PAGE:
It turns out that my good fortune didn’t end there. During that same haphazard online research session, somehow I landed on writer, artist, and editor Terri Windling’s blog, Myth and Moor. The post I read that day was Swan Maidens and Crane Wives, which exquisitely explores not only the power, lightness-with-knowing, and archetypal force of the swan, but also the complexities and difficulties of domestic life when part of your spirit is wild. As a new mother and a novelist, I could relate. Utilizing literary, artistic and musical (yes, the Decembrists’ Crane Wife is there too) sources, Terri Windling draws from the same well as the Enchanted World series to conjure a provocative portrait of these avian women, and she relates it all to the world as it is, right now. Terri Windling’s thoughtful, magical blog helped me then, and helps me now to anchor firmly in the world of myth and the fantastic that I’ve always loved, while also linking that world securely to the here-and-now of creative process.

One day, on Myth and Moor, I discovered that Terri Windling was packing up Endicott

West, the writers retreat she cofounded with Ellen Kushner and Delia Sherman in the Sonoran desert near Tucson, Arizona. Through Terri’s blog posts, I commiserated with Terri, and then Ellen too, as this powerful retreat for mythic artists folded up shop. But when they announced an online auction of books from the Endicott West library, I felt the enchanted world rush in. In recent months, I’d been challenged and enlivened by elements of the fantastic creeping into my novel-in-progress. I’d been wanting to read mythic novels and stories for inspiration and lessons on craft. Here was my chance! In a blur I bid on and then won two boxes of “mystery fiction” to be chosen by Terri. The auction proceeds were to help pay for shipping costs for Terri to bring part of the library back to Devon, England, where she lives.

After I found the boxes on my doorstep, I left them unopened for many hours, just so I could savor my exquisite excitement. But of course I couldn’t wait for long. And so it is that one enchanted world leads to another and another, and it just may be that magic is not declining after all. In me it grows.

Spitsbergen Journals 2

Spitsbergen Journals 2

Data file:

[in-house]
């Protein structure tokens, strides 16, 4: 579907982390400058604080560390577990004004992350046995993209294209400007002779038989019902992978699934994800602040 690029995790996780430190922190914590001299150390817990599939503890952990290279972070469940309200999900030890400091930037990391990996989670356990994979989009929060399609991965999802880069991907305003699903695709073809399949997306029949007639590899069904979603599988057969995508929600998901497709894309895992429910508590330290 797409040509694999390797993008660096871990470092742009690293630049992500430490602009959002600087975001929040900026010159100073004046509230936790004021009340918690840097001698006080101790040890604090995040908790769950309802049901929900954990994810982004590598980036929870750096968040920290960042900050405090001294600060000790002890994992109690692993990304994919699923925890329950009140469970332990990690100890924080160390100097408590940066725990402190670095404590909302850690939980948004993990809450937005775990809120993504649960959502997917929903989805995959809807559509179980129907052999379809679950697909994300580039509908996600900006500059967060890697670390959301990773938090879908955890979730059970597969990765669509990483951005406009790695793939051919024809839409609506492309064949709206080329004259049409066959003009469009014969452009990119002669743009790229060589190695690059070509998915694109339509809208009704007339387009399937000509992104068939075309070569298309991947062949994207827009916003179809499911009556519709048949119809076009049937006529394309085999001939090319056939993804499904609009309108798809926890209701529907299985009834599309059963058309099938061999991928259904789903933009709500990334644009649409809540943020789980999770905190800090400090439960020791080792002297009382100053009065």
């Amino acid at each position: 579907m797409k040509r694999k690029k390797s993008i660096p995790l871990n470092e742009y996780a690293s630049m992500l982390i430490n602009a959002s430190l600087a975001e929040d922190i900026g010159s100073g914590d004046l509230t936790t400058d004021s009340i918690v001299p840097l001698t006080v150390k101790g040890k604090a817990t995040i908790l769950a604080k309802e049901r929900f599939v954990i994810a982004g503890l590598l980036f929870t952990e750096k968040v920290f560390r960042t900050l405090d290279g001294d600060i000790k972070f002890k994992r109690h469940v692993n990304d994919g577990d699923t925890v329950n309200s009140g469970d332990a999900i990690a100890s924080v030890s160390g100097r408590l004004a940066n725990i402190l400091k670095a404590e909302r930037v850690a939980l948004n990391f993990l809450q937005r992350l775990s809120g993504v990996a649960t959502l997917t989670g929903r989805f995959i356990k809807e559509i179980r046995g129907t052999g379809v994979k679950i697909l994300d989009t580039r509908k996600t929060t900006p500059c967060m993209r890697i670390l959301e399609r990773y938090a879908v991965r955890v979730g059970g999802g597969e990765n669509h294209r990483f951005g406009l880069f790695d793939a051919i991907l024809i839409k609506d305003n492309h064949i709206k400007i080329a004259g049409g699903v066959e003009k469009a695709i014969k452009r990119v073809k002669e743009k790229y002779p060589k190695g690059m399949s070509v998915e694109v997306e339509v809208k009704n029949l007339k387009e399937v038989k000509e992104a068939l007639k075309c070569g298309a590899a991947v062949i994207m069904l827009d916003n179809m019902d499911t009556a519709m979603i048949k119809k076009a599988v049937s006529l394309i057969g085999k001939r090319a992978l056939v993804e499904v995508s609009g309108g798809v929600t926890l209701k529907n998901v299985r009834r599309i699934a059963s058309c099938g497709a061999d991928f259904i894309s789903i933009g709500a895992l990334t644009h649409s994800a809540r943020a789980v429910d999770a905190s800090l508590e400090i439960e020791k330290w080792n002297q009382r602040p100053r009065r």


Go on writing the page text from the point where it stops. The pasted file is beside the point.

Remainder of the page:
Please read the first installment of travel journal entries here.

Isfjord, underway
June 17 continued
Standing at the rail, my eyes compulsively travel the parabolic upsweep of these great, coastal mountains, and come to rest only in their heights. Now, like in Longyearbyen, I perceive that something invaluable lies in these crags. Not just an awesome beauty, but something else. Something invaluable to me personally. Is this just how I experience wonder in this moment of my life? As a seeking more powerful than any I can recall? I try to ease myself back into a place of less wanting. Back to Emerson’s eyeball: I am nothing. I see all. I keep thinking of those Mayan architects, their temples designed so that we humans would be humbled before the gods, climbing up and up hundreds of narrow, steep steps, basically on all fours, to meet the ascended deities. The upward and inward draft of our breath in the face of the truly sublime — there is something of that here in the Spitsbergen ranges that makes me reflect on the humility of the devout. A good thing, too, since my Arkady Afanas’ev, in the pages of the book, considers himself something of a holy man. At first his faith is an answer unto itself. But of course that paradigm crumbles.
St. Jonsfjorden
Goose feathers tangled in a kelp holdfast. Paper-thin leaves of shale splayed like a hand of cards. A seal carcass eroded by stream flow. Two pairs plus one of common eiders. A trapper’s utilitarian hut seen as a monument to the simple fact of human survival up here. And such delicacy, too: a purple sandpiper picking its way through the shallows, and the logarithmic spiral of a tiny, rose-colored snail shell. Rosettes of lichen, pincushions of moss. Purple saxifrage. All in this place of places, which we now explore. A terrible wonderland of ice, stone and sea.

Kongsfjord / Kongsbreen
June 18